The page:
The firms large and small that execute deals via high-frequency trading and algorithms are stuck in a waiting game. While they continue to trade at millisecond rates and often with complex formulas created by quants, regulators around the globe are deciding what to do with the technological innovation that is as controversial as it is powerful.
[In the midst of the HFT arms race, Nasdaq and CME Group build a super-fast HFT link between Chicago and NYC regions.]
Government financial regulators including the SEC in the United States and lawmakers in Australia, the European Union, Canada and most of the leading markets in Asia have been debating the benefits and the negative impact of HFT and algorithmic trading since the Flash Crash of 2010 when an algo unleashed by a trading firm in the midwestern United States caused the DOW to drop more than 1,000 points within minutes. (It should be noted that when people discuss that infamous trading day, very few commentators note that the markets regained most of those lost trading points by the end of that trading day in May 2010).
To put it mildly, the critics of HFT and algo trading are getting most of the media attention.
Traders who deal in these high speeds are trying to calm down the critics. At a recent Tradetech conference in London this week, Francois Bonnin, CEO of John Locke Investments, said that he expects fears of high-speed trading will ease, as ComputerWorldUK writes, "as a more measured approach is taken to the technology."
"There has been a lot of stress around high frequency trading, where people really did question the value of it. I think it is the scare of the unknown, rather than anything else," Bonnin told attendees. "When it will be understood a little better it will be just another aspect of our industry, nothing to blame, nothing to go against."
[Spurred by bonuses, hedge fund traders feel pressure to break rules.]
It's more than the fear of the unknown, of course. Some US lawmakers have expressed concerns that HFT firms have an unfair advantage against private traders and smaller trading firms, aka 'mom and pop trading shops.' There are also concerns that untested algorithms can begin to behave erratically and other automated trading systems will see this erratic behavior and follow suit. (See Knight Capital, Summer 2012.)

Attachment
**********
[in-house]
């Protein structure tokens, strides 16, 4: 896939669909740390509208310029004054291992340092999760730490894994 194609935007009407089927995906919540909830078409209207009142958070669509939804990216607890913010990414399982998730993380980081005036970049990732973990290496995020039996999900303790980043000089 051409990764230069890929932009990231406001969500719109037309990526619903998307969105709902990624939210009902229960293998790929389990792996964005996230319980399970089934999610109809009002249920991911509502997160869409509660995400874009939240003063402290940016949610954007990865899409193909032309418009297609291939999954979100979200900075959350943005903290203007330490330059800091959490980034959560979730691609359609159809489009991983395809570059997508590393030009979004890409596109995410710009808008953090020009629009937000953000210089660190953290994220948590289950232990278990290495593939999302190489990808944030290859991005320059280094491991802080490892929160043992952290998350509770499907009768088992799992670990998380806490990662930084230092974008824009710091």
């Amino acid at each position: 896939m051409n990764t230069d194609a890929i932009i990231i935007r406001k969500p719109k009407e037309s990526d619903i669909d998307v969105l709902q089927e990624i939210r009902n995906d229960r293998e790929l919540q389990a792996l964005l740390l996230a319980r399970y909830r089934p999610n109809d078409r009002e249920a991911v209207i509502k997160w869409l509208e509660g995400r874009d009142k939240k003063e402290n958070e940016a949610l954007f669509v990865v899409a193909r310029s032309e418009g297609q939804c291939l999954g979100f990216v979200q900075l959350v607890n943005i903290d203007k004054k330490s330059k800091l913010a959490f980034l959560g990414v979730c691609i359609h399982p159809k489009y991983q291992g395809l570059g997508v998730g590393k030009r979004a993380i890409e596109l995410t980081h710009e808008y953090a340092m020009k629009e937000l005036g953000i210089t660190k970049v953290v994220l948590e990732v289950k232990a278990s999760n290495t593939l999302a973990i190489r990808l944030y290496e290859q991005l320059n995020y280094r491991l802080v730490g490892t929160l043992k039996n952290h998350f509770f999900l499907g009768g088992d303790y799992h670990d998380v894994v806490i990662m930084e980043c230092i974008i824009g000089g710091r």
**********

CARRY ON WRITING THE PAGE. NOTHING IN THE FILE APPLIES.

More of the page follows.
Forthcoming updates to MiFID II, the sweeping financial regulations from the European Union, also have HFT and its inherent risks in its sights.
"What I am concerned about in particular is that as negotiations progress we are still in a world whereby the ability to trade in the dark where it is legitimate to do so, and the ability to trade with algorithms, which everybody does now, may well become suppressed," said Tim Rowe, head of trading platforms, Financial Conduct Authority (FCA) at the same conference this week.
Rowe continued: "There are people in the regulatory community and in the government community who are concerned by HFT, and they are concerned about the level of dark trading, all of which are legitimate concerns. But the perhaps issue is one of scale. The way that it has transferred into the negotiations for MiFID II is to say things like[...] lets impose strict requirements around running algos, as if algo trading is somehow equated to HFT, and HFT is inherently bad."
This is a good point: As my elementary school teacher once said, all cocker spaniels are dogs but not all dogs are cocker spaniels. Not every trade is done via algos even though most trades are done via HFT. Add in the use of dark pools, where the deals are done with little to no knowledge of who is on the other side of the trade, and you have the exact opposite of what regulators want: transparency.
At some point, either regulators are going to have to give in on their push for transparent markets or traders will have to adjust their trading strategies to deal with tighter controls.
One thing is clear, any nation with looser, anything-goes trading laws just might be the next Wall Street.
Phil Albinus is the former editor of Advanced Trading and he currently edits the FierceFinanceIT newsletter. Follow him on Twitter at @philalbinus.
Phil Albinus is the former editor-in-chief of Advanced Trading. He has nearly two decades of journalism experience and has been covering financial technology and regulation for nine years. Before joining Advanced Trading, he served as editor of Waters, a monthly trade journal ... View Full Bio